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Topic: AC Light Dimming [success] (Read 25613 times) previous topic - next topic

Ed1960

As there was a question on the necessity of  exactly 45 k resistors (that has been answered already), I just want to make a general remark about the resistors  in a zero crossing circuit like this: Obviously you do not want to make them too small and burn out your optocoupler, but in a circuit like the one discussed here ( http://fleck.rullz.lv/acdimmer/ac_dimmer_220V_circuit.png ), The intention is too keep the optocoupler in saturation until the zero crossing. If one cooses the resistors too big, upon appraoching the zero crossing the voltage might already  have dropped  too much to maintain  enough current through the optocoupler to get a positive spike on the secundary site of the optocoupler circuit. Your interrupt therefore may be triggered a bit before the actual zerocrossing, which may screw up yr timing. In principle it is possible that if you want full power of yr lamp and you would switch it on before yr zerocrossing, thinking you have switched it on immediately after your zerocrossing, your lamp would in fact be immediately turned off again

OK, here is another success story for AC Light Dimming.
I was reading this topic,
http://www.arduino.cc/cgi-bin/yabb2/YaBB.pl?num=1230333861/30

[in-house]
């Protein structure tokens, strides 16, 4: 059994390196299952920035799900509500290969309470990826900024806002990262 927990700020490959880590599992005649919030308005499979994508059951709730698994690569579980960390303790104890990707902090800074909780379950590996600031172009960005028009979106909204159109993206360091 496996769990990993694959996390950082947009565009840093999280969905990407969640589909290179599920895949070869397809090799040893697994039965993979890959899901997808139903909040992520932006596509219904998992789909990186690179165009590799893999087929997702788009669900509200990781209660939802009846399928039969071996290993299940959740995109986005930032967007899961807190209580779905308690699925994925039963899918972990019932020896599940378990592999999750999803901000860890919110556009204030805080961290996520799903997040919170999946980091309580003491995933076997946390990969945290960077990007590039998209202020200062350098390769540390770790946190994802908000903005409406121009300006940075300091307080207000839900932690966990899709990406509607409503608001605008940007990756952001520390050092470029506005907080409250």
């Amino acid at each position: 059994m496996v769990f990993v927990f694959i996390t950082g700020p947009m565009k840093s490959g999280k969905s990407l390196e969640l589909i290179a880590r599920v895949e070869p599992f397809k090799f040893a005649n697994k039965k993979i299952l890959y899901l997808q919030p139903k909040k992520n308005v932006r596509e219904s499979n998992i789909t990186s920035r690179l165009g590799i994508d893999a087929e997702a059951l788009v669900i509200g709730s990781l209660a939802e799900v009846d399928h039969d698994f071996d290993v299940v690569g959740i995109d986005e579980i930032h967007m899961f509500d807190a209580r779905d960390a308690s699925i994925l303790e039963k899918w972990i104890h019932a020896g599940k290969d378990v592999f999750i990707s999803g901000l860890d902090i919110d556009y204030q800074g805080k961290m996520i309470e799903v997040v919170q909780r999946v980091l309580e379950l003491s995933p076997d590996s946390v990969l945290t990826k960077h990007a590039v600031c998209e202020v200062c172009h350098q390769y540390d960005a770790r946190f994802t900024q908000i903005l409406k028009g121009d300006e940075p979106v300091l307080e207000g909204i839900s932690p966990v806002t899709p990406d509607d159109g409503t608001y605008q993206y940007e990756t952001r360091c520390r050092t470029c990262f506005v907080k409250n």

ppl there asked about 220V AC Light Dimming, also, I was interested in making this, so I did. this works perfectly for 220V 50Hz mains.

First of all - basics, you can't just use MOC3020 (or similar) to dim AC light, because of sync problem, you need to tell arduino when to turn triac on and when off, if not in time, light will just blink. To do that, in old forum you see opto-coupler H11AA1, it has two LEDs inside, easy to use for AC, thou, H11AA1 are not available here at local stores, so i had to use 4N35 and bridge rectifier!
In this way you just let arduino know, when the phase changes in mains and use that info to toggle opto-triac!

OK, here are the files for this project: http://fleck.rullz.lv/acdimmer/
circuit, arduino code and Lazarus Project to control light! :)

For those with 60Hz mains, you have to change number "34" in line:
delayMicroseconds(34*(255-dim));
My guess would be around 27 for 60Hz, but as i don't have 60Hz mains here, i can't try! If somebody can, let me know, i will update post etc...

Also all comments are welcome, bad and good...
Hi,

I do it and plugged 220V. Also i uploaded your code to the Arduino Uno. Then i checked LOAD pins with multimeter but there is no voltage. Do i need anything for voltage?

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